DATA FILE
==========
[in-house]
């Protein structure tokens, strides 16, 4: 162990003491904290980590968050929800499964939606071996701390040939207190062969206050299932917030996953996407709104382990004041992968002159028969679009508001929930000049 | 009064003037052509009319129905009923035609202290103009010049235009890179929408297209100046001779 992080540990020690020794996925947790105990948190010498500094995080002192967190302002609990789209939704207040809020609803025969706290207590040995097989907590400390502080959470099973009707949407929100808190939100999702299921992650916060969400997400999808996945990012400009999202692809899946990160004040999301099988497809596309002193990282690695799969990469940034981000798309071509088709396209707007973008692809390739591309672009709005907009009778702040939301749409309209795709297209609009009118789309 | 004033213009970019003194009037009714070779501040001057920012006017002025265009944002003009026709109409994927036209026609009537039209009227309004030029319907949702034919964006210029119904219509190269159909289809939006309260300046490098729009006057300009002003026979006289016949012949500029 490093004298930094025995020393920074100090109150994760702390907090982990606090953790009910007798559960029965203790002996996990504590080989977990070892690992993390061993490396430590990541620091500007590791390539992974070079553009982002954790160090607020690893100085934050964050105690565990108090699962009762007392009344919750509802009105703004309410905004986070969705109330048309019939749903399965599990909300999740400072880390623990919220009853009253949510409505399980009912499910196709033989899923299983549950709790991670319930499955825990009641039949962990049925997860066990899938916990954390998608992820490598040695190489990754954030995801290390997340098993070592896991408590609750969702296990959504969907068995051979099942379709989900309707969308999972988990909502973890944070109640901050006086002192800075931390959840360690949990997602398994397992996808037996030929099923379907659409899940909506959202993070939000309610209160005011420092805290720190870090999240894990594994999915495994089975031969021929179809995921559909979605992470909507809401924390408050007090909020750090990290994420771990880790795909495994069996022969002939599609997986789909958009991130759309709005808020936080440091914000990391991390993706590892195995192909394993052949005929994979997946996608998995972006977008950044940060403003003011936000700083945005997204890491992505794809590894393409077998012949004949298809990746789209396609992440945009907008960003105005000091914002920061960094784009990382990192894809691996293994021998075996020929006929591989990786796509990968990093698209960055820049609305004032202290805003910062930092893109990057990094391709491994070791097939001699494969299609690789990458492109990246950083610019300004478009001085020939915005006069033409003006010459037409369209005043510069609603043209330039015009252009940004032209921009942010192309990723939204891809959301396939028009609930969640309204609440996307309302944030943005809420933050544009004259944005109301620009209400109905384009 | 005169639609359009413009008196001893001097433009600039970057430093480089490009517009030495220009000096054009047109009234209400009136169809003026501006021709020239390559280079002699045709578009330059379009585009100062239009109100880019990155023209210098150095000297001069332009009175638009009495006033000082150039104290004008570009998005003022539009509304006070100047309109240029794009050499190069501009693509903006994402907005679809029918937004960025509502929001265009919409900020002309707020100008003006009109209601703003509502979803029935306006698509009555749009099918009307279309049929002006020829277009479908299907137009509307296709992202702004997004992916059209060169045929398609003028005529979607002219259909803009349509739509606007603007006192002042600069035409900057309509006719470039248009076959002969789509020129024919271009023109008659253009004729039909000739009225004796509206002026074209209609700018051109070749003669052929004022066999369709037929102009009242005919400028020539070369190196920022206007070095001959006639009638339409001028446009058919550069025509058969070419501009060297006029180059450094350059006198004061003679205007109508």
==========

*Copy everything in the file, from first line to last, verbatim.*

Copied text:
[in-house]
């Protein structure tokens, strides 16, 4: 162990003491904290980590968050929800499964939606071996701390040939207190062969206050299932917030996953996407709104382990004041992968002159028969679009508001929930000049 | 009064003037052509009319129905009923035609202290103009010049235009890179929408297209100046001779 992080540990020690020794996925947790105990948190010498500094995080002192967190302002609990789209939704207040809020609803025969706290207590040995097989907590400390502080959470099973009707949407929100808190939100999702299921992650916060969400997400999808996945990012400009999202692809899946990160004040999301099988497809596309002193990282690695799969990469940034981000798309071509088709396209707007973008692809390739591309672009709005907009009778702040939301749409309209795709297209609009009118789309 | 004033213009970019003194009037009714070779501040001057920012006017002025265009944002003009026709109409994927036209026609009537039209009227309004030029319907949702034919964006210029119904219509190269159909289809939006309260300046490098729009006057300009002003026979006289016949012949500029 490093004298930094025995020393920074100090109150994760702390907090982990606090953790009910007798559960029965203790002996996990504590080989977990070892690992993390061993490396430590990541620091500007590791390539992974070079553009982002954790160090607020690893100085934050964050105690565990108090699962009762007392009344919750509802009105703004309410905004986070969705109330048309019939749903399965599990909300999740400072880390623990919220009853009253949510409505399980009912499910196709033989899923299983549950709790991670319930499955825990009641039949962990049925997860066990899938916990954390998608992820490598040695190489990754954030995801290390997340098993070592896991408590609750969702296990959504969907068995051979099942379709989900309707969308999972988990909502973890944070109640901050006086002192800075931390959840360690949990997602398994397992996808037996030929099923379907659409899940909506959202993070939000309610209160005011420092805290720190870090999240894990594994999915495994089975031969021929179809995921559909979605992470909507809401924390408050007090909020750090990290994420771990880790795909495994069996022969002939599609997986789909958009991130759309709005808020936080440091914000990391991390993706590892195995192909394993052949005929994979997946996608998995972006977008950044940060403003003011936000700083945005997204890491992505794809590894393409077998012949004949298809990746789209396609992440945009907008960003105005000091914002920061960094784009990382990192894809691996293994021998075996020929006929591989990786796509990968990093698209960055820049609305004032202290805003910062930092893109990057990094391709491994070791097939001699494969299609690789990458492109990246950083610019300004478009001085020939915005006069033409003006010459037409369209005043510069609603043209330039015009252009940004032209921009942010192309990723939204891809959301396939028009609930969640309204609440996307309302944030943005809420933050544009004259944005109301620009209400109905384009 | 005169639609359009413009008196001893001097433009600039970057430093480089490009517009030495220009000096054009047109009234209400009136169809003026501006021709020239390559280079002699045709578009330059379009585009100062239009109100880019990155023209210098150095000297001069332009009175638009009495006033000082150039104290004008570009998005003022539009509304006070100047309109240029794009050499190069501009693509903006994402907005679809029918937004960025509502929001265009919409900020002309707020100008003006009109209601703003509502979803029935306006698509009555749009099918009307279309049929002006020829277009479908299907137009509307296709992202702004997004992916059209060169045929398609003028005529979607002219259909803009349509739509606007603007006192002042600069035409900057309509006719470039248009076959002969789509020129024919271009023109008659253009004729039909000739009225004796509206002026074209209609700018051109070749003669052929004022066999369709037929102009009242005919400028020539070369190196920022206007070095001959006639009638339409001028446009058919550069025509058969070419501009060297006029180059450094350059006198004061003679205007109508």